Hannity is a different character from O’Reilly, reflecting their network’s change in approach from feigning neutrality by accusing everyone else of “bias” (“We Report, You Decide!”) to a loud-and-proud network wide embrace of Culture War berzerkerhood. Whereas O’Reilly (and Colbert’s send-up of him) was defined by his unique mix of bullheaded self-righteousness and finicky personal hang-ups, Hannity is basically a human-cudgel. He is the TV host version of the fraternity bro whose “political awareness” was nonexistent until his daddy got him a job and he found out what income taxes were. He is a schoolyard bully in a tacky suit with a pronounced loathing for even O’Reilly’s version of “intellectualism” who exists to shoulder-check whichever political or pop culture targets his corporate/party bosses point him at.

It’s a spectacle that’s every bit as ripe for parody as “Papa Bear” was, but would require a real comic talent: Colbert found (and understood) the wounded, insecure humanity that fuels a personality like O’Reilly’s, but Hannity appears far less complicated – he just seems to simply be mean, and that’s harder to penetrate for comedy. One possibility? I could see longtime Daily Show contributor Jason Jones pulling off a terrific faux-Hannity in the vein of the insensitive-blowhard routine he occasionally employs to prod unaware interview subjects. The question would be whether Jones, who currently works part-time for Daily in order to devote time to other comedy projects and to his young (and growing) family with wife and fellow-contributor Samantha Bee, would want the added workload of a nightly show?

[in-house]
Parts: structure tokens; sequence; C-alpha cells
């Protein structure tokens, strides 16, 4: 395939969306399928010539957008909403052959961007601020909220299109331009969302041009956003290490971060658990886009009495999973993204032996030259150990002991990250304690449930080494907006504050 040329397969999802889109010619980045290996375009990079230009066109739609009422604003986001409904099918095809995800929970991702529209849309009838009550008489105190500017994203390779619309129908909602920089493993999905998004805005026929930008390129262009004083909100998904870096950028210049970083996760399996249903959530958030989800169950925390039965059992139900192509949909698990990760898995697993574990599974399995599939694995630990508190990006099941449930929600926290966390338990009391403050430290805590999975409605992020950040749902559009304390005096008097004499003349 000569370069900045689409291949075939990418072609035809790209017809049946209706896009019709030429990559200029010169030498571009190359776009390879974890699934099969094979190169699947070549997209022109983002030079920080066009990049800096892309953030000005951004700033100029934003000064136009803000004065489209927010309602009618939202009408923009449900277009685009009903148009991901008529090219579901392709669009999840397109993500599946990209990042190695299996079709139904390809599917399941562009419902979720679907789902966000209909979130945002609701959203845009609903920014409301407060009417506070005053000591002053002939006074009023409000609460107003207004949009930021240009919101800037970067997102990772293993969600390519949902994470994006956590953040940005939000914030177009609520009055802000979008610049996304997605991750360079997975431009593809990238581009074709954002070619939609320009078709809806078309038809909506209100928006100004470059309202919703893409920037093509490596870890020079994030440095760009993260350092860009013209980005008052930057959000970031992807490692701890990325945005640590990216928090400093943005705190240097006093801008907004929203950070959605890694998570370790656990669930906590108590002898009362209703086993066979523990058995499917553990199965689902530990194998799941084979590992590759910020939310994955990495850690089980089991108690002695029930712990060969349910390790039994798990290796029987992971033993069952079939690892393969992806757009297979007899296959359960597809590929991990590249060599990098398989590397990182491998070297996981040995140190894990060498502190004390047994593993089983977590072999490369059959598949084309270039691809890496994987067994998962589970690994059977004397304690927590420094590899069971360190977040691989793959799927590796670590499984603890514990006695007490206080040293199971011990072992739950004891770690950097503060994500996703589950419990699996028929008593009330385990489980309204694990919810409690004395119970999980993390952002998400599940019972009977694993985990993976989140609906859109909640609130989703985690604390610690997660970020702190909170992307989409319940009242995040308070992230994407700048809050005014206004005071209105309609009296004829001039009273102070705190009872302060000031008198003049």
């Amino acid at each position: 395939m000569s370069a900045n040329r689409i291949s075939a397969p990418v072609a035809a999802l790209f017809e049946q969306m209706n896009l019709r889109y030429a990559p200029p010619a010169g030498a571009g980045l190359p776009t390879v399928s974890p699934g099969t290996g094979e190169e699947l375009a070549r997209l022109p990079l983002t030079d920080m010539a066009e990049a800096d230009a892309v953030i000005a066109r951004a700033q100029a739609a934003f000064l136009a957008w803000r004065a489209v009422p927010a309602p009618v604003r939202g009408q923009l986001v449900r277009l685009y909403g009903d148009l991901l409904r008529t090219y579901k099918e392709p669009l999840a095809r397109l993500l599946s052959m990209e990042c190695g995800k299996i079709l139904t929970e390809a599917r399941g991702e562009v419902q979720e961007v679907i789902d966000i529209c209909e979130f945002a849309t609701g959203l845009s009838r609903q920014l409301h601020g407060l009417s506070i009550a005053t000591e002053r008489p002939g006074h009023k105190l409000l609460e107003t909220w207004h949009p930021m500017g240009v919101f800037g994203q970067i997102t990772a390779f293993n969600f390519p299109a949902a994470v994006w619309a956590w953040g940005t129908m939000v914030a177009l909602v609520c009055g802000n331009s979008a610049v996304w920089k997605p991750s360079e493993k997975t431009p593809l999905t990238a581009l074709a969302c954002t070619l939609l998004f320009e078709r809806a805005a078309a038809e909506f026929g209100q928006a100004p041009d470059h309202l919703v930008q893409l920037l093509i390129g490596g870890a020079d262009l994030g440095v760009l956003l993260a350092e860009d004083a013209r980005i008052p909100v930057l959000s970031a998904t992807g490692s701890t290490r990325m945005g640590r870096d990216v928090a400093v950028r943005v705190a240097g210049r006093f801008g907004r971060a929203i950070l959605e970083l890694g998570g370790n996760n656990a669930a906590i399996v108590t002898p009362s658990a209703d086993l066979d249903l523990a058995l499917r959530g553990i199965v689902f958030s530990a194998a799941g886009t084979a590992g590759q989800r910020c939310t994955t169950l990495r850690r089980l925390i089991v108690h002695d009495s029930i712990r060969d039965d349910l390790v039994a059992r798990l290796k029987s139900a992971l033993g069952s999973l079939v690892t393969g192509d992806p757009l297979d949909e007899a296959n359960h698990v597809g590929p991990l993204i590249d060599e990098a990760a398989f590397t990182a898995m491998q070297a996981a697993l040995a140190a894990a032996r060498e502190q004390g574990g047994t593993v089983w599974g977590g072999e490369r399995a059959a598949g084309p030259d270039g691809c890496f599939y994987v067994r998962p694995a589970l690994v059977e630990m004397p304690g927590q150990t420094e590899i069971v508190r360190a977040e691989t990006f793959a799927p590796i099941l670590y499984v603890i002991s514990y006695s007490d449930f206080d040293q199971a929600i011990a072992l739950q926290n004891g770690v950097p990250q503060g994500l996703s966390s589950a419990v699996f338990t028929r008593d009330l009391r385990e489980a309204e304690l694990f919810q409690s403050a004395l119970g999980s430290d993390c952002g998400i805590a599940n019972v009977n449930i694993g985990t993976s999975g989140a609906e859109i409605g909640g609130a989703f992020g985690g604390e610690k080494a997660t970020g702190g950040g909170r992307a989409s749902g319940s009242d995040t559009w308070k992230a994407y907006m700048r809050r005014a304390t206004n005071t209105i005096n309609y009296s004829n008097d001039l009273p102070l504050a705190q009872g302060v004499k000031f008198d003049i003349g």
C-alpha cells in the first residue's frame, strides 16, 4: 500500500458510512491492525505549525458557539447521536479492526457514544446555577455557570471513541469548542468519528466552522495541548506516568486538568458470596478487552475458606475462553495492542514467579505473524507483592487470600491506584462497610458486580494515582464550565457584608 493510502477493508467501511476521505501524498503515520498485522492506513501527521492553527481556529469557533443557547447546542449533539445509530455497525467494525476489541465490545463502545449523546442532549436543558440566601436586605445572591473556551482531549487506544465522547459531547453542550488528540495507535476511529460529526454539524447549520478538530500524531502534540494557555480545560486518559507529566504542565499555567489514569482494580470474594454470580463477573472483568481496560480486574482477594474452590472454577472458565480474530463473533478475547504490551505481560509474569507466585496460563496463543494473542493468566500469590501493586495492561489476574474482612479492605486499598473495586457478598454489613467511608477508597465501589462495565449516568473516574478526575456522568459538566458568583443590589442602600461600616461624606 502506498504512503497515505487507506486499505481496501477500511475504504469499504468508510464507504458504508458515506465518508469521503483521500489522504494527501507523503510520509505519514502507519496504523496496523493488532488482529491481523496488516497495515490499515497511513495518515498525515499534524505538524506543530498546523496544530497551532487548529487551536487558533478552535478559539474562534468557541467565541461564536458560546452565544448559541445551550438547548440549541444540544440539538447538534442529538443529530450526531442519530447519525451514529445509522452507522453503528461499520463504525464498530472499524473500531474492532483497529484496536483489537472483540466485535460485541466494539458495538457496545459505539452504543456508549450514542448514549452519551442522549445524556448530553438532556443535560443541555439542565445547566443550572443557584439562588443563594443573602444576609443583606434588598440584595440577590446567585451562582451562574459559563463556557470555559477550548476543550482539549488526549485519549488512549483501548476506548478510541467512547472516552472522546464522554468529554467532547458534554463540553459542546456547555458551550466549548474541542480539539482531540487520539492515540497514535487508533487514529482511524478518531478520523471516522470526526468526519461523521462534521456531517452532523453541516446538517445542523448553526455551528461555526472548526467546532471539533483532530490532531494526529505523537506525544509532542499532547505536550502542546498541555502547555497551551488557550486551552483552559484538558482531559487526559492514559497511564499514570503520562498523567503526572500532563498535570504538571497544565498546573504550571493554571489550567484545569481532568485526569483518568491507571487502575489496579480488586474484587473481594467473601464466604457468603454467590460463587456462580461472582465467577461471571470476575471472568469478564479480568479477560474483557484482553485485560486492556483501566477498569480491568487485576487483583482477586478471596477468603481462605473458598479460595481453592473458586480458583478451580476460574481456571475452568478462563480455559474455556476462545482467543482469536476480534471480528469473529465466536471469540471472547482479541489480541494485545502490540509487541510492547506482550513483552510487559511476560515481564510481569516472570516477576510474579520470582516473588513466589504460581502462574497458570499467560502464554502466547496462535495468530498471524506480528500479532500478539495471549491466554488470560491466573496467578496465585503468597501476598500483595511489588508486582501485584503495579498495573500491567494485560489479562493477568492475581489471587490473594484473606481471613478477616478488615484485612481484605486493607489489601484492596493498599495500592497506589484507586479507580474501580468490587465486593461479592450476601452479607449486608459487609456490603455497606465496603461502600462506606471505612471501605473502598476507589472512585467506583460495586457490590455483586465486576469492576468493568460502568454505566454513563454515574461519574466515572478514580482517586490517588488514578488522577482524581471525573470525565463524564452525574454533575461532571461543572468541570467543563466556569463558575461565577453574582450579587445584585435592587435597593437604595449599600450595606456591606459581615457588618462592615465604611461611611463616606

Samantha Bee and Megyn Kelly

Check out the new boss, same as the old boss

Hannity isn’t Fox News’ only Obama-era superstar. Another (in)famous fixture of the network is its affinity for what have derisively been nicknamed “News Bunnies,” i.e. a small army of young female newsreaders who seem cast according to an alarmingly narrow aesthetic: Skinny, blonde, impeccably made-up and frequently clothed/photographed so as to accentuate physique over whatever they might have to say. Sometimes it’s hard to tell what’s skeevier – the way Fox exploits the sexuality of female anchors or the way others in the media seem to use it as another way of laughing off the idea of female anchors in general.

Thing is, whether or not Roger Ailes etc were actually looking for actual news-anchor talent in the Fox Blondes, they found it in Megyn Kelly, who has now been elevated to a prominent prime-time anchor position on the network. Sure, they put her behind a special transparent-glass news desk for the benefit of photographing her famous legs… but baby steps, guys – this is Fox.